As required by Title IX of the Education Amendments of 1972, the university prohibits sex discrimination against any participant in its education programs or activities. Title IX also prohibits sexual harassment-including sexual violence-committed by or against students, university employees, and visitors to campus. As outlined in university policy, sexual harassment, dating violence, domestic violence, sexual assault, and stalking are considered forms of “Sexual Misconduct” prohibited by the university.
University policy requires any university employee in a teaching, managerial, or supervisory role to report incidents of sexual misconduct that come to their attention through various forms including face-to-face conversation, a written class assignment or paper, class discussion, email, text, or social media post. If you encounter Sexual Misconduct, please contact the Title IX Coordinator at [email protected] or 801-422-2130 or Ethics Point at https://titleix.byu.edu/report or 1-888-238-1062 (24-hours). Additional information about Title IX and resources available to you can be found at http://titleix.byu.edu.
Brigham Young University is committed to providing a working and learning atmosphere that reasonably accommodates qualified persons with disabilities. If you have any disability which may impair your ability to complete this course successfully, please contact the University Accessibility Center (UAC), 2170 WSC or 422-2767. Reasonable academic accommodations are reviewed for all students who have qualified, documented disabilities. The UAC can also assess students for learning, attention, and emotional concerns. Services are coordinated with the student and instructor by the UAC. If you need assistance or if you feel you have been unlawfully discriminated against on the basis of disability, you may seek resolution through established grievance policy and procedures by contacting the Equal Employment Office at 422-5895, D-285 ASB.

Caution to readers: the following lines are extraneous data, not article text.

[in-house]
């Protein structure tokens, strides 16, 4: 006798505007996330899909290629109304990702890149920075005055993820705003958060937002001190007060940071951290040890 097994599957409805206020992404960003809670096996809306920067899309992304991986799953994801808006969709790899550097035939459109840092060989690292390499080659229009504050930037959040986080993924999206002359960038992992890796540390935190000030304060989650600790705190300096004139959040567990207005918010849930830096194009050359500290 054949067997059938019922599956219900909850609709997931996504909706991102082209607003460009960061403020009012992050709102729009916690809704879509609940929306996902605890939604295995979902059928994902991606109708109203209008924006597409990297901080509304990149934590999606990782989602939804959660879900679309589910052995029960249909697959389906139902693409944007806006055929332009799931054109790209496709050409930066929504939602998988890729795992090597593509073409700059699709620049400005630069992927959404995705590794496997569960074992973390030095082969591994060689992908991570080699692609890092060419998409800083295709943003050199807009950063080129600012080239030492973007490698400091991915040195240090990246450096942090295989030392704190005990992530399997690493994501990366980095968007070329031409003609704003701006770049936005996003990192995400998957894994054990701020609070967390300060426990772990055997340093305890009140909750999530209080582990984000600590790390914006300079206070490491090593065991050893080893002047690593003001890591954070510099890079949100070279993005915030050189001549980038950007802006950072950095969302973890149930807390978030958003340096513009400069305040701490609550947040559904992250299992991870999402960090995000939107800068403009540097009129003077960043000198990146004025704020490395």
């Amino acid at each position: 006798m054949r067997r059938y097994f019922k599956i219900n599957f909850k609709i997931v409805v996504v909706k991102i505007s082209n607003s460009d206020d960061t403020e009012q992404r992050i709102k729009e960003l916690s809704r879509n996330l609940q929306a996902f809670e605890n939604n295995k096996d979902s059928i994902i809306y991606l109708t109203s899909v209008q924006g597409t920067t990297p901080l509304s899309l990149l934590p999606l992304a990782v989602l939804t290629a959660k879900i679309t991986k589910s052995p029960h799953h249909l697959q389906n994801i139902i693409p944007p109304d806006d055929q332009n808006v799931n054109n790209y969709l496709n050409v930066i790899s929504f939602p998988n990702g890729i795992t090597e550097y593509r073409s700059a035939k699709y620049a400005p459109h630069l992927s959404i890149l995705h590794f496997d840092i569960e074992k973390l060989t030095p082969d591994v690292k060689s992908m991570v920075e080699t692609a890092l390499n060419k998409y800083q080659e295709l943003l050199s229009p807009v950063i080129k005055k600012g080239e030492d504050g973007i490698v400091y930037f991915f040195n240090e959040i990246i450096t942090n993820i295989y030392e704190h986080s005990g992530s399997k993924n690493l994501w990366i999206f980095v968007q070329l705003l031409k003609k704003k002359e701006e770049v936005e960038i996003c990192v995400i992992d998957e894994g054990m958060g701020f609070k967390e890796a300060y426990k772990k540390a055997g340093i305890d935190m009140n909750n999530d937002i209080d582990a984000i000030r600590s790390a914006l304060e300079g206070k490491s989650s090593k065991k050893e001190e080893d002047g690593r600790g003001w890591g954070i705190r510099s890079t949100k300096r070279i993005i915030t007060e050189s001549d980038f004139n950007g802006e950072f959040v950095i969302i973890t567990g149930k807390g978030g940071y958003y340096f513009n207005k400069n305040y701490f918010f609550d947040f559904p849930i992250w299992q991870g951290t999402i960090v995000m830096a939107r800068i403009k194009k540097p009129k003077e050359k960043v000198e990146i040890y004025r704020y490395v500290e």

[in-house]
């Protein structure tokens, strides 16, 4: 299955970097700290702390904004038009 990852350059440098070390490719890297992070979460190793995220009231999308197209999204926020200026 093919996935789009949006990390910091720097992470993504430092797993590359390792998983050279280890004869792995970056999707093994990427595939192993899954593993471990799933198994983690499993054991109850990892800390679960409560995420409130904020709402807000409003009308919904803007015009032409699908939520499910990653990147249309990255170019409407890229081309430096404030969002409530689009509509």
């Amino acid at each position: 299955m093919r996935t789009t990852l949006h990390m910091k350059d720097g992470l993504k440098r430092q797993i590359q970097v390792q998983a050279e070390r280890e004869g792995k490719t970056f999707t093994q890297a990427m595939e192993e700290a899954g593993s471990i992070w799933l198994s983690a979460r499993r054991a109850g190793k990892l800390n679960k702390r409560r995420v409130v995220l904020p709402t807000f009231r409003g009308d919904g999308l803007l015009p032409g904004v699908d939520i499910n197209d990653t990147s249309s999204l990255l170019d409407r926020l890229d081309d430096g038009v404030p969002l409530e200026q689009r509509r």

Brigham Young University’s devotional and forum assemblies are an important part of your BYU experience. President Cecil O. Samuelson said:
“We have special and enlightening series of devotional and forum assemblies…that will complement, supplement, and enrich what will also be a very productive period in your classrooms, laboratories, and libraries. We look forward to being with you each Tuesday…and hope that you will regularly attend and bring your friends and associates with you…A large part of what constitutes the unique ‘BYU experience’ is found in these gatherings where the Spirit has been invited and where we have the opportunity to discuss and consider things of ultimate worth and importance that are not afforded to the academic community on almost any other campus”
(from the address “The Legacy of Learning”, 30 August, 2005)
Your attendance at each forum and devotional is strongly encouraged.
The first injunction of the Honor Code is the call to “be honest.” Students come to the university not only to improve their minds, gain knowledge, and develop skills that will assist them in their life’s work, but also to build character. “President David O. McKay taught that character is the highest aim of education” (The Aims of a BYU Education, p.6). It is the purpose of the BYU Academic Honesty Policy to assist in fulfilling that aim. BYU students should seek to be totally honest in their dealings with others. They should complete their own work and be evaluated based upon that work. They should avoid academic dishonesty and misconduct in all its forms, including but not limited to plagiarism, fabrication or falsification, cheating, and other academic misconduct.